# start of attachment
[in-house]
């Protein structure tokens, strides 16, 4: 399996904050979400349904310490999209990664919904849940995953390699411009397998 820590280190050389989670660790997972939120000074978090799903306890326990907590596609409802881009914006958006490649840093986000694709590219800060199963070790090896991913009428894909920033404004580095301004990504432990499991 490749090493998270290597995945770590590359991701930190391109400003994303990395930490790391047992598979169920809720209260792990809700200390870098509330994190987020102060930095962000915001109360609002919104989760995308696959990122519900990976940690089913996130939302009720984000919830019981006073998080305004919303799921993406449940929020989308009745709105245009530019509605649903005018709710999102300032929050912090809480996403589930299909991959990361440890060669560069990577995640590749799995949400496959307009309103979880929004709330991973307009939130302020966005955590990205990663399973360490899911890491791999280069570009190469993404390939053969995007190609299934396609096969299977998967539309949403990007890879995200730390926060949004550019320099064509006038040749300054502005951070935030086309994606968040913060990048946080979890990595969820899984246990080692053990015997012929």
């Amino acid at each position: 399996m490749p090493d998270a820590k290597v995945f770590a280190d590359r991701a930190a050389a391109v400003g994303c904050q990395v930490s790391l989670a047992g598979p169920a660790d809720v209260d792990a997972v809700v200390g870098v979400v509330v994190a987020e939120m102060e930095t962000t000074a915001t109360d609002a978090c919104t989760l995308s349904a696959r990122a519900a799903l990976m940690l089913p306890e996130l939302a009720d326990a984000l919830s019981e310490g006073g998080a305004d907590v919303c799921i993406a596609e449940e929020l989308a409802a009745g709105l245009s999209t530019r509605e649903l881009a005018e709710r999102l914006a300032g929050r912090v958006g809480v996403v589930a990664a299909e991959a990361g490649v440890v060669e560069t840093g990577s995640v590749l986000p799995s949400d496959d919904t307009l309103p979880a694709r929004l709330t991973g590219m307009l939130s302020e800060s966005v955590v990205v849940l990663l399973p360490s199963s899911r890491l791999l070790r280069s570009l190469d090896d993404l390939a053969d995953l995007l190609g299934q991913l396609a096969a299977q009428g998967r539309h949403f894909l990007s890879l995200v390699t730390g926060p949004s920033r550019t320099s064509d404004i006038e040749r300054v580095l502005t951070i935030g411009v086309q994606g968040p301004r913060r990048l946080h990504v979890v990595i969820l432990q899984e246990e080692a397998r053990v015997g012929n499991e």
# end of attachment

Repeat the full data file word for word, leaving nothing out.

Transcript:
[in-house]
């Protein structure tokens, strides 16, 4: 399996904050979400349904310490999209990664919904849940995953390699411009397998 820590280190050389989670660790997972939120000074978090799903306890326990907590596609409802881009914006958006490649840093986000694709590219800060199963070790090896991913009428894909920033404004580095301004990504432990499991 490749090493998270290597995945770590590359991701930190391109400003994303990395930490790391047992598979169920809720209260792990809700200390870098509330994190987020102060930095962000915001109360609002919104989760995308696959990122519900990976940690089913996130939302009720984000919830019981006073998080305004919303799921993406449940929020989308009745709105245009530019509605649903005018709710999102300032929050912090809480996403589930299909991959990361440890060669560069990577995640590749799995949400496959307009309103979880929004709330991973307009939130302020966005955590990205990663399973360490899911890491791999280069570009190469993404390939053969995007190609299934396609096969299977998967539309949403990007890879995200730390926060949004550019320099064509006038040749300054502005951070935030086309994606968040913060990048946080979890990595969820899984246990080692053990015997012929």
């Amino acid at each position: 399996m490749p090493d998270a820590k290597v995945f770590a280190d590359r991701a930190a050389a391109v400003g994303c904050q990395v930490s790391l989670a047992g598979p169920a660790d809720v209260d792990a997972v809700v200390g870098v979400v509330v994190a987020e939120m102060e930095t962000t000074a915001t109360d609002a978090c919104t989760l995308s349904a696959r990122a519900a799903l990976m940690l089913p306890e996130l939302a009720d326990a984000l919830s019981e310490g006073g998080a305004d907590v919303c799921i993406a596609e449940e929020l989308a409802a009745g709105l245009s999209t530019r509605e649903l881009a005018e709710r999102l914006a300032g929050r912090v958006g809480v996403v589930a990664a299909e991959a990361g490649v440890v060669e560069t840093g990577s995640v590749l986000p799995s949400d496959d919904t307009l309103p979880a694709r929004l709330t991973g590219m307009l939130s302020e800060s966005v955590v990205v849940l990663l399973p360490s199963s899911r890491l791999l070790r280069s570009l190469d090896d993404l390939a053969d995953l995007l190609g299934q991913l396609a096969a299977q009428g998967r539309h949403f894909l990007s890879l995200v390699t730390g926060p949004s920033r550019t320099s064509d404004i006038e040749r300054v580095l502005t951070i935030g411009v086309q994606g968040p301004r913060r990048l946080h990504v979890v990595i969820l432990q899984e246990e080692a397998r053990v015997g012929n499991e």